44º 51.83’ N, 61º 57.00’ W
I should never give a precise date of departure as more often than not we have to change our plans because of the weather. This meaning that we didn't leave on the 9th after all but ended up staying in Campbells Cove for two more days. The reason was that the three separate lows that were originally forecast to move east to the Atlantic joined together forming a single major low that persisted over the area for several days. To be quite honest, we did leave Campbells Cove already on the 9th but, after proceeding only for about two miles, we made a cowardly U-turn and returned to our safe anchorage. When you are in a hurricane hole, it is sometimes difficult to know what is happening outside your little haven, and what we saw, we didn't like: winds gusting to 35 knots and waves speckled with white foam.
We dropped anchor in the very same spot as before and were determined not to leave the cove until the conditions outside had improved significantly. After all the headwinds and oncoming seas we have experienced during the past few months, we have clearly developed an allergy to rough weather, and want to avoid it when ever possible.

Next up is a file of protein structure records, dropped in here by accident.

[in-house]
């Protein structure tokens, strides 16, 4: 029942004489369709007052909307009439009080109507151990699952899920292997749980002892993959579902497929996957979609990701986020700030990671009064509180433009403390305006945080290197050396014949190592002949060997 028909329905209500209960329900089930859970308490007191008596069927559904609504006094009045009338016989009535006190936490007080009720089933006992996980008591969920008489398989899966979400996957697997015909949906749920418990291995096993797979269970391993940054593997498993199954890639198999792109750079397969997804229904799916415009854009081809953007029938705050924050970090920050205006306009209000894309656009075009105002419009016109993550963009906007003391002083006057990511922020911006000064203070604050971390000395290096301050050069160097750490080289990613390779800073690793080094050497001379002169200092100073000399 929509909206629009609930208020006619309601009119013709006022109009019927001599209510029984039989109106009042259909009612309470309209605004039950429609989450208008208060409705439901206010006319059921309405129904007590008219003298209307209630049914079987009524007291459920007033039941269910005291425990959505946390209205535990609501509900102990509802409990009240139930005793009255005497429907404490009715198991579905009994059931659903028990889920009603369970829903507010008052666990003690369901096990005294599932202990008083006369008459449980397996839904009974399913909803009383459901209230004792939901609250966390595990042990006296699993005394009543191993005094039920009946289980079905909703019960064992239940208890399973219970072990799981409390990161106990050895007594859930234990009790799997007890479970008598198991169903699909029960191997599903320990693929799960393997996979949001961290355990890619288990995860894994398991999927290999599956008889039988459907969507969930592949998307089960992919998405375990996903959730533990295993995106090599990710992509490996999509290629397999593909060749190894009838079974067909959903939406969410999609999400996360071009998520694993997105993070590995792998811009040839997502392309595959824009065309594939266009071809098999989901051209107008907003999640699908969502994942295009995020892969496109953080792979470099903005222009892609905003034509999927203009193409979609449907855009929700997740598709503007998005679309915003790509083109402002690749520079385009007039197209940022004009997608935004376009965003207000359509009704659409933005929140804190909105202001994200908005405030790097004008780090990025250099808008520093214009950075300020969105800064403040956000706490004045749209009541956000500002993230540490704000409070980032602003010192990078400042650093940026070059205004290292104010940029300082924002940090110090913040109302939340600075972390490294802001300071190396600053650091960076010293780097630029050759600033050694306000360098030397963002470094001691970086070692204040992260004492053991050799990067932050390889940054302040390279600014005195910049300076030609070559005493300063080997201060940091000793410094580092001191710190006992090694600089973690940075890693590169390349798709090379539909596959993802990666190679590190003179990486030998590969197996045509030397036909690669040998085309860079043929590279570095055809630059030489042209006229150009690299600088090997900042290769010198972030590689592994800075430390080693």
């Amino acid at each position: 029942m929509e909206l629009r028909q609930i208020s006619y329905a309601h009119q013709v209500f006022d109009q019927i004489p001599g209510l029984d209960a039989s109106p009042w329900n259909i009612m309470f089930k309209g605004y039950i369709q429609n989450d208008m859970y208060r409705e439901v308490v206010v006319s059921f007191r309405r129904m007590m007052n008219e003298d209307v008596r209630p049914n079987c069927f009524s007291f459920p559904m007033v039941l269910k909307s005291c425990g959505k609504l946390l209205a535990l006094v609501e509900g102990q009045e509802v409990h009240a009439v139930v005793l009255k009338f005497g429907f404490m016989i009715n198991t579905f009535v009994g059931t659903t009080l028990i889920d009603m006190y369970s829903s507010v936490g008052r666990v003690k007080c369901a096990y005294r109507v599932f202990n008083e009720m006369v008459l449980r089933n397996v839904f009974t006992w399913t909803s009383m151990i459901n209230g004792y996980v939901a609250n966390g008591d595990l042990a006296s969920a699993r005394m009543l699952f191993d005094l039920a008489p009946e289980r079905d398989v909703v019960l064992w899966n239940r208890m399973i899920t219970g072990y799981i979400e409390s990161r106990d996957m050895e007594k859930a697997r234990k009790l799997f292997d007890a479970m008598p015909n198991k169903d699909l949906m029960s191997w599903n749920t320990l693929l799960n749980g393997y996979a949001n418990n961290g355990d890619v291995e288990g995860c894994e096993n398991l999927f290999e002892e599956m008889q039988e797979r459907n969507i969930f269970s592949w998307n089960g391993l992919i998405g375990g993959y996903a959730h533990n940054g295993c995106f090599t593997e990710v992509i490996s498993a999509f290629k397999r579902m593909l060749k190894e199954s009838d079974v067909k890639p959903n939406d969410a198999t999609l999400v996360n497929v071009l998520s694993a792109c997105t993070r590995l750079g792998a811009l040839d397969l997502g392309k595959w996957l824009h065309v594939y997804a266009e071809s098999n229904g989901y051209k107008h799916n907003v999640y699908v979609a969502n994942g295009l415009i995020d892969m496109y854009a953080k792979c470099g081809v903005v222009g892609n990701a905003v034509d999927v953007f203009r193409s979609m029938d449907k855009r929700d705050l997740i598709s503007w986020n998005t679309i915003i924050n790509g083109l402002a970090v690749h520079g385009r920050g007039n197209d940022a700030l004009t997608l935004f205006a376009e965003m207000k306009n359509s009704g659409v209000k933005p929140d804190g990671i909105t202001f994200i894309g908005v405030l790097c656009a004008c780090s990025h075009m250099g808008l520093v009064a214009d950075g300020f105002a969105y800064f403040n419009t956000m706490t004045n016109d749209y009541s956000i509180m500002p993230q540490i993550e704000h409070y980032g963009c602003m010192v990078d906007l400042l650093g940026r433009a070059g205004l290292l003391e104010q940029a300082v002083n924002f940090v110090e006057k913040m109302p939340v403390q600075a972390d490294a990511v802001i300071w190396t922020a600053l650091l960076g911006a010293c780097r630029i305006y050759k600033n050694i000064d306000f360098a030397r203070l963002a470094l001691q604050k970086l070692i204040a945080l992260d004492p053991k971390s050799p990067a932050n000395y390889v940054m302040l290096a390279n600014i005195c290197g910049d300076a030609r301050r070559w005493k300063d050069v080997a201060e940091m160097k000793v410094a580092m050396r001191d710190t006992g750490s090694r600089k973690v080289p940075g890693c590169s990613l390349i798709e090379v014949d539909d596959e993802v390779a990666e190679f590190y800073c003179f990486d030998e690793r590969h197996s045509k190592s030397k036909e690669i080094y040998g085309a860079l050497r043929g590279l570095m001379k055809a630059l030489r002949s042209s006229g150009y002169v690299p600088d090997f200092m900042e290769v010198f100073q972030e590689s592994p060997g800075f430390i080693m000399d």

On the 11th, we weighed anchor for the last time and headed for St. Peter's Canal. Although it was still very windy, there were no more violent squalls and the sun was shining making our day passage through the lake area quite enjoyable. We arrived in St. Peter's late in the afternoon and spent the night tied up alongside the wharf leading to the canal. The next morning, we woke up to a beautiful day; the sun was shining through the clouds, and there was a veil of mist lingering on the lake. There was only a gentle breeze left of the gusty winds as we walked to the village centre to buy groceries for the hopefully final leg of our ongoing voyage. After returning to the boat, we called the Lock Master via VHF and asked him to open the swing bridge and the lock for us. About an hour later, we were finally on our way to Halifax.